The Comparative Analysis of Financial Reporting

As commonly acknowledged, accounting, as a social science, a language of economy, is affected by the environment in which it stays; In the meantime, it also brings impact on this environment (Cerne 2009). There are numerous factors that affect the accounting system of a country, such as culture, politics and economy and other non-accounting factors (Nobes & Parker 2010). China is one of the most populous countries in the world, and it has maintained a rapidly growing economy since 1990s. In the meantime, UK is a typical capitalist country, which joined European Union on 1st January 1973, and its GDP is mostly created by services.

In this report, a comparative analysis of financial reporting between UK and China will be demonstrated. This article aims at analyzing accounting system of China by enumerating key influential factors, which will be discussed and compared with that of UK. Then, the analysis of regulatory framework of China will be illustrated. After that, a conclusion will be given to summarize the differences or similarities of financial reporting and accounting rules and methods prescribed by law or standard. Business Environment Socio-culture Culture plays a critical role in the development of accounting.

According to the Hofstede’s (1984) four cultural dimension, China is a highly collectivist culture where collective interests always have the higher priority than those of individuals. The development of Chinese accounting system is dominated by the Chinese government, and the accounting information was collected for government needs.

Chinese society is a large power distance society, and the degree of centralization is very high. it has a rigid social hierarchy, and the state takes a top-down approach, the Chinese accounting standards was mainly established by the Ministry of Finance of the government, and influence on the development of accounting standards from academia and accounting practice is very weak. Uncertainty avoidance in China is relatively high, accounting can be used as a means of reducing uncertainty, based on the ‘need-based’ philosophy, and the accounting system is designed to be more detailed and specific. In contrast, the UK is an individualism culture in which the power distance is small and its uncertainty avoidance is low.

The development of accounting significantly depends on the market, and accounting information is provided primarily for investors, and to satisfy the market needs. Economic System Accounting system is influenced by the economy in which it is created, and they are also correlated. China has made a successful transition to socialist market economy, and through decades of economic development, it now has become world’s second largest economy. It has been a major recipient of Foreign Direct Investment (FDI) from all over the world in recent years. FDI takes up 4.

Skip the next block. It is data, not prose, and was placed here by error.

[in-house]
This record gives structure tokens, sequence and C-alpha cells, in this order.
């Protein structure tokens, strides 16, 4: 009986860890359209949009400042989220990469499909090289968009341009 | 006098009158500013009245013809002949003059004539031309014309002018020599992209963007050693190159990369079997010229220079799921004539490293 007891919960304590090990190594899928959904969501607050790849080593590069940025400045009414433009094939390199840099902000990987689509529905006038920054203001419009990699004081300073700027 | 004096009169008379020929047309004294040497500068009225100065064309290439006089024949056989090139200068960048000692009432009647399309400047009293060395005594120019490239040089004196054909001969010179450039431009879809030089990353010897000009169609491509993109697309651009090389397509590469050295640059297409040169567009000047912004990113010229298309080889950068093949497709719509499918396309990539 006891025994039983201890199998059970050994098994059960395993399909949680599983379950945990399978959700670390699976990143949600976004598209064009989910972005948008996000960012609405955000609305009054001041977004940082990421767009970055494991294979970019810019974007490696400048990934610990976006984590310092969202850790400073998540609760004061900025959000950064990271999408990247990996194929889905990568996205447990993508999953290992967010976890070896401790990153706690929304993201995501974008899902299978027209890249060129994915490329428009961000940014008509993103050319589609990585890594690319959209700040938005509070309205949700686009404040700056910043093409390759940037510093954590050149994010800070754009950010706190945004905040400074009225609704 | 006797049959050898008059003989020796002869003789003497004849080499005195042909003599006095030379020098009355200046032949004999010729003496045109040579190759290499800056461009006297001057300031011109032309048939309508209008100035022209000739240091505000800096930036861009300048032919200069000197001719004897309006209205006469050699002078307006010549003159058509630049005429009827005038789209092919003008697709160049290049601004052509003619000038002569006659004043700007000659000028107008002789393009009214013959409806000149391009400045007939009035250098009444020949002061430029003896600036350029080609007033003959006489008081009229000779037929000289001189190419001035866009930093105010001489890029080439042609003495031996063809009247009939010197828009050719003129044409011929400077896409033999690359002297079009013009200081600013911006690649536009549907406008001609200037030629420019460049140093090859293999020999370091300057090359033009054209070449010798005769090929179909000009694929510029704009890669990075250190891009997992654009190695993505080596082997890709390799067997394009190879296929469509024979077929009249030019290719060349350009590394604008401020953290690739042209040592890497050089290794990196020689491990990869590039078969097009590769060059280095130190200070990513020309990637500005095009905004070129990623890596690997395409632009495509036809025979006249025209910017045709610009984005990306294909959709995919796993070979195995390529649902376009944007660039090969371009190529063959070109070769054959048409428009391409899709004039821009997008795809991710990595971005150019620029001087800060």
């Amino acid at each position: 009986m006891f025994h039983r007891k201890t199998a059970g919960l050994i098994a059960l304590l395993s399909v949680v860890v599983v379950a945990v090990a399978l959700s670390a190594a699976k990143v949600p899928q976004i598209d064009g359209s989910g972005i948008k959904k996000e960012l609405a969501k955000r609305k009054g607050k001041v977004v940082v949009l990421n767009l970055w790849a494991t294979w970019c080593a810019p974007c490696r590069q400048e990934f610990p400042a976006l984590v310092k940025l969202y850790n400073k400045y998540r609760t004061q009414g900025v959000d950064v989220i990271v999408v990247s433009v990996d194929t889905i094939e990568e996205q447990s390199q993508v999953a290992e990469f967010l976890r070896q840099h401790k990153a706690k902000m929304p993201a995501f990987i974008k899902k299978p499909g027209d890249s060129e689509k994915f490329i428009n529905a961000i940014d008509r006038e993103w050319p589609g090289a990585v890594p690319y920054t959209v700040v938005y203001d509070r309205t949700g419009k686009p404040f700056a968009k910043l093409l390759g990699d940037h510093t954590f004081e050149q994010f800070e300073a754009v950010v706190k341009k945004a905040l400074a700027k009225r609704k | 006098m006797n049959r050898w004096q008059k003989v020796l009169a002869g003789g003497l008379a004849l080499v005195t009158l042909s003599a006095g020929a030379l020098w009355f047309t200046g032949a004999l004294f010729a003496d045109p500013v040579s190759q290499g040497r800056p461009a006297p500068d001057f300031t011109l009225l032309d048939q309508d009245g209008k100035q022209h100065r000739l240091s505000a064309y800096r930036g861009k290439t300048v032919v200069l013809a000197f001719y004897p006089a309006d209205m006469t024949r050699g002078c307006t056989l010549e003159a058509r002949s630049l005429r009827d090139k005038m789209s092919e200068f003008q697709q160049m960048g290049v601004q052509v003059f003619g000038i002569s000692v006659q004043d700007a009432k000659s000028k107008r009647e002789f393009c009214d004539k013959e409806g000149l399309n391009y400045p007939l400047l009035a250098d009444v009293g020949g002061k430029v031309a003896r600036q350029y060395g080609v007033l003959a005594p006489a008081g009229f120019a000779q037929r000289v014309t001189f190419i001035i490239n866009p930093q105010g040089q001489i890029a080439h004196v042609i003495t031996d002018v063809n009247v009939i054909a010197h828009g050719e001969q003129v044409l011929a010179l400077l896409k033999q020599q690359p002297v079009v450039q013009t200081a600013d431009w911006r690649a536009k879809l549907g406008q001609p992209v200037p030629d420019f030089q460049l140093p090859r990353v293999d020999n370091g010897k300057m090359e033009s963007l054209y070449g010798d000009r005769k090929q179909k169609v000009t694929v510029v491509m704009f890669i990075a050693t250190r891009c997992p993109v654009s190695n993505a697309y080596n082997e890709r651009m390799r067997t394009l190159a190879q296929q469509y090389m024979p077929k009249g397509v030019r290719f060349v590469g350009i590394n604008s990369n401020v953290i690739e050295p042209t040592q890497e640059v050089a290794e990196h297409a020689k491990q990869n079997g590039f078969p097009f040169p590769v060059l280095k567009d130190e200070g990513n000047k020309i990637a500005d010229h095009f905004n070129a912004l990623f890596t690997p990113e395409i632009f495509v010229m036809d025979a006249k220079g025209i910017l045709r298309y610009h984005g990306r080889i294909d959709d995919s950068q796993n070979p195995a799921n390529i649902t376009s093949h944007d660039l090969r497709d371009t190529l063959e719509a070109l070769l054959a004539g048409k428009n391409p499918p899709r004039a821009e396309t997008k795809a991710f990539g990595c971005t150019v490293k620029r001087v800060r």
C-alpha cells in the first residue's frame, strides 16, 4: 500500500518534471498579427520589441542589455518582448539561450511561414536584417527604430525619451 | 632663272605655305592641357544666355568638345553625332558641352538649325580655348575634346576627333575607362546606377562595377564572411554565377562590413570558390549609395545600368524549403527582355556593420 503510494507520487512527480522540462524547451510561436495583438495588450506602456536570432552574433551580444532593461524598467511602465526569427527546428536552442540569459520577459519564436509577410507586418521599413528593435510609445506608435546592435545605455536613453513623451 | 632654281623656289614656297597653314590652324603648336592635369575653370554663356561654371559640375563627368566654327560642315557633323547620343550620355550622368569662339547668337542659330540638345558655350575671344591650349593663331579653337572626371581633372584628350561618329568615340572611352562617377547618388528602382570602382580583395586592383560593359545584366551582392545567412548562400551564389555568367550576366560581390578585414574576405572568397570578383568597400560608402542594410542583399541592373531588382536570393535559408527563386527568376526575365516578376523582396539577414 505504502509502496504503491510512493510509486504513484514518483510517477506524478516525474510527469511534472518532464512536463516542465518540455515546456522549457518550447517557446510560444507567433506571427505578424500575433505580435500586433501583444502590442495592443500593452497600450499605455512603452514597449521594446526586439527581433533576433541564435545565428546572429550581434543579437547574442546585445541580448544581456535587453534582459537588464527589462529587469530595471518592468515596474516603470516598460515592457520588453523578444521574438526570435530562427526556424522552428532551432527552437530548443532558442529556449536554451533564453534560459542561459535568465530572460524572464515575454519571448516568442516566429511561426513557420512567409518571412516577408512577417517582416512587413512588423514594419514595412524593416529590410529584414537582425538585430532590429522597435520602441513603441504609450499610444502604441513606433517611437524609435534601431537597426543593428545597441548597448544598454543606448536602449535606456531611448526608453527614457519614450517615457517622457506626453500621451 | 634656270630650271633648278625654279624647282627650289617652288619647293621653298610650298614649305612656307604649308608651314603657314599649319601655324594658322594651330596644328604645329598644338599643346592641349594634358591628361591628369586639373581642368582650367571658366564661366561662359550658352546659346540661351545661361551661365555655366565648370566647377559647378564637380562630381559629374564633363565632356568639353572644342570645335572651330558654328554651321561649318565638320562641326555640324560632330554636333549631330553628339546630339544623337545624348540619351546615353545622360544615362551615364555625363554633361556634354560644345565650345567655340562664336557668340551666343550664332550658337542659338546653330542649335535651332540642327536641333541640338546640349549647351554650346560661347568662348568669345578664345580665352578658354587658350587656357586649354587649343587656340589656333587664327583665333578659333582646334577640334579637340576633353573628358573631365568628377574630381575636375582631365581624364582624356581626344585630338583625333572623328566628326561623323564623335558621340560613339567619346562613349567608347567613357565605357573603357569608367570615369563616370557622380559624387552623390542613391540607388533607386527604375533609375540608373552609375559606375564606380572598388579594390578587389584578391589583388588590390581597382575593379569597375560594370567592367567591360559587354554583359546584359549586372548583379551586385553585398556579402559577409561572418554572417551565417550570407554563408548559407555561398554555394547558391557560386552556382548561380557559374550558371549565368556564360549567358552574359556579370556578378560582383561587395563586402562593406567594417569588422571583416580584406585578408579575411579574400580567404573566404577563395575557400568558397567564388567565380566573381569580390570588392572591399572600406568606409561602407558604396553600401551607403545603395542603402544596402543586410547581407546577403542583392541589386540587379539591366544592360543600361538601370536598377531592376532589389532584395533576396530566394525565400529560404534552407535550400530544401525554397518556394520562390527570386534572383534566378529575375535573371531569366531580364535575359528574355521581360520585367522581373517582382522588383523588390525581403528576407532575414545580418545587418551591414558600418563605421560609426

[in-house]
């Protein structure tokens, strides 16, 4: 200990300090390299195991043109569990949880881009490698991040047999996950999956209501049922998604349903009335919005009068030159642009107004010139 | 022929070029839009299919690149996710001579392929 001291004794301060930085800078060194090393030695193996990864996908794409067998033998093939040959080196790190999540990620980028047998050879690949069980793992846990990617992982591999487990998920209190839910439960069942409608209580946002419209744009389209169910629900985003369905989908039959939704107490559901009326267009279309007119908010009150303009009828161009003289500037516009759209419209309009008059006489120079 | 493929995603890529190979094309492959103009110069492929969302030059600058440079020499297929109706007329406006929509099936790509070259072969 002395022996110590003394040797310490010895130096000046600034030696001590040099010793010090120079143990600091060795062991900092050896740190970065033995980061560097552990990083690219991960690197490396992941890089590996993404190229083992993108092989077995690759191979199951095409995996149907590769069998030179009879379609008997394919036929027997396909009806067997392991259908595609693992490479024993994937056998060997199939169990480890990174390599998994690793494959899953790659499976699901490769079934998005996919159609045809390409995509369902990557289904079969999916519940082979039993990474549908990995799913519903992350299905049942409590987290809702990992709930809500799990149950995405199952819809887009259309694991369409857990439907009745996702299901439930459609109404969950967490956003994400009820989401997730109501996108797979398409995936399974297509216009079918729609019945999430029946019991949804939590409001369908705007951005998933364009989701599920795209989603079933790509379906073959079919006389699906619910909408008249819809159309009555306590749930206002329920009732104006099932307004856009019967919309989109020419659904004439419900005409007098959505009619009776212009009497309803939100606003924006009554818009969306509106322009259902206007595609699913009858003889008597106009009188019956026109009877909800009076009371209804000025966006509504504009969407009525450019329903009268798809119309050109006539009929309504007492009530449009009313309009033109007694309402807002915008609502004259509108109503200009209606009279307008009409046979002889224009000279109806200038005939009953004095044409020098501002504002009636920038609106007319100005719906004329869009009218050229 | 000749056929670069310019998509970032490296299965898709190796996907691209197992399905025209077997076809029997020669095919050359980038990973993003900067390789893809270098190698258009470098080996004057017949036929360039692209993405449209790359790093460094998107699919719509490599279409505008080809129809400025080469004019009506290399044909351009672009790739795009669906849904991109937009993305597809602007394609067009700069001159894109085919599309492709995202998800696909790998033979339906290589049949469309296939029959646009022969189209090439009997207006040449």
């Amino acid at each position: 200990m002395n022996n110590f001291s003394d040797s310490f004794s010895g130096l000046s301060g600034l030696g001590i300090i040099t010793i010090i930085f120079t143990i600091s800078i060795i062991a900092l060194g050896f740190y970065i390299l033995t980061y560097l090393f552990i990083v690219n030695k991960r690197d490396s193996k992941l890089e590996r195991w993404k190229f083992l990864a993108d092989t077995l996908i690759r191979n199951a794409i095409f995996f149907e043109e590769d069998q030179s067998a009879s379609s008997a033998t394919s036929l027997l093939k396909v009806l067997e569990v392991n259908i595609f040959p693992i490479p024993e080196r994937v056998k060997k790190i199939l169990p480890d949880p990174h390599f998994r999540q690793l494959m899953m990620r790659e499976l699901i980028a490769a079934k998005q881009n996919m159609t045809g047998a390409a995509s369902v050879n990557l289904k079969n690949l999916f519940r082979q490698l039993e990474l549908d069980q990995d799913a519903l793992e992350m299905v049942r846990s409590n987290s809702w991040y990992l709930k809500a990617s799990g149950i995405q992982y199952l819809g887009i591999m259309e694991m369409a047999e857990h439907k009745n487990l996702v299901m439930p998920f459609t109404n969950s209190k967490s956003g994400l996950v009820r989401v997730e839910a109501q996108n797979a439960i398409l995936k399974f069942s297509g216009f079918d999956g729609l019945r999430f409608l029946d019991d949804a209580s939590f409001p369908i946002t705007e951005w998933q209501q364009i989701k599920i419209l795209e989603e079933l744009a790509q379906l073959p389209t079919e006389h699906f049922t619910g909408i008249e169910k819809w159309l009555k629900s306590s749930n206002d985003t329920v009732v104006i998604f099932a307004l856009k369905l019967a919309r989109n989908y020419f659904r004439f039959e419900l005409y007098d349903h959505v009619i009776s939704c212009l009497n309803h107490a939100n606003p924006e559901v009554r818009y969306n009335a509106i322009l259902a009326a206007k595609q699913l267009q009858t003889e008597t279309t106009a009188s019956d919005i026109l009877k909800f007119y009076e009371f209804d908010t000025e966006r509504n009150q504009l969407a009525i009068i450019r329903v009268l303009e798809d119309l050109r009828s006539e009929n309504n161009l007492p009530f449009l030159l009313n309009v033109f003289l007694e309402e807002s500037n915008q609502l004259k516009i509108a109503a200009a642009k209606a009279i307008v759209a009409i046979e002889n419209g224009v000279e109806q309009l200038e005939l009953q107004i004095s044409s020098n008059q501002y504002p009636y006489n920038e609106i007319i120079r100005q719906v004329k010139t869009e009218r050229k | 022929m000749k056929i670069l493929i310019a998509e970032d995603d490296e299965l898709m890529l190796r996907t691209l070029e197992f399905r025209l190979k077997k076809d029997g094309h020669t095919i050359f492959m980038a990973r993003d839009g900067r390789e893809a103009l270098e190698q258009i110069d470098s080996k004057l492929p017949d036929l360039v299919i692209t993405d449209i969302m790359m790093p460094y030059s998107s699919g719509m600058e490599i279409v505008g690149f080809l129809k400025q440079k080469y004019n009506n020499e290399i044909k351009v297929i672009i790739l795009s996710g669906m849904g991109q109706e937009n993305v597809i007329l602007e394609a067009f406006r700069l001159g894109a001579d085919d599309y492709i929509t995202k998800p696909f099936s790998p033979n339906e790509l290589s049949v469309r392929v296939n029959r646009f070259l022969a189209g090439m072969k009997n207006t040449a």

1% of national tax revenue, 58% of foreign trade, and 27% of the value added production. More than 190 countries from around the world invest in China. (Poncet 2009) Compared with China, there has been an overall climb in yearly flows of investment funds from the UK during the period of 2002 and 2006 reaching ? 49 billion in 2006. The UK became 4th largest worldwide source of outbound FDI. (JNCC 2008) As the economic globalization has become the trend of global economic development, it is critical that financial accounting information asymmetry should be reduced or eliminated to help international investors make important investment decision.

Apparently, the international convergence of accounting standards is urgent and important. Politics In China, government plays a vital role in the economic development, and it often directly or indirectly affects the market to achieve economic purposes. The early 1990s witnessed the establishment of two stock exchanges in China, with the Shanghai Stock Exchange in 1990 and the Shenzhen Stock Exchange in 1991 respectively. Since then, the Chinese stock markets started developing at a rapid rate, making enormous contribution to China’s economic growth.

After the establishment of stock exchanges, A-shares were authorized to be issued only to domestic investors. The listed companies which had issued A-shares were allowed to issue B-shares to overseas investors in 1992, and then the Chinese government issued an accounting regulation for listed companies, since then, four sets of accounting regulations (1998, 2001 and 2006) were issued for reducing important discrepancies between Chinese GAAP and IAS which was replaced by IFRS in 2001, thereby easing overseas investors’ concerns regarding the lack of high quality accounting standards in China.

(Lim, Habibullah & Hinich 2009) Regulatory Framework An accounting standard is a guideline for financial accounting practices, such as how a company discloses its business income and expenditure, assets and liabilities. The Generally Accepted Accounting Principles consists of a large collection of individual accounting standards. In 1993, a project was launched by the Ministry of Finance (MOF) to develop the Chinese Accounting Standards (CAS) in accordance with internationally used accounting and financial reporting practice, the project was funded by the World Bank.

MOF then issued a series of supplementary standards during the following few years. On 15th February 2006, the Ministry of Finance of People’s Republic of China issued the Accounting Standards for Business Enterprises (ASBE) which comprised a new Basic Standard and 38 Specific standards. All listed companies were requested to adopt ASBE mandatorily from 1st January, 2007, meanwhile other companies were also encouraged to use ASBE. The implementation of ASBE significantly improved the comparability of financial information. (Deloitte 2005)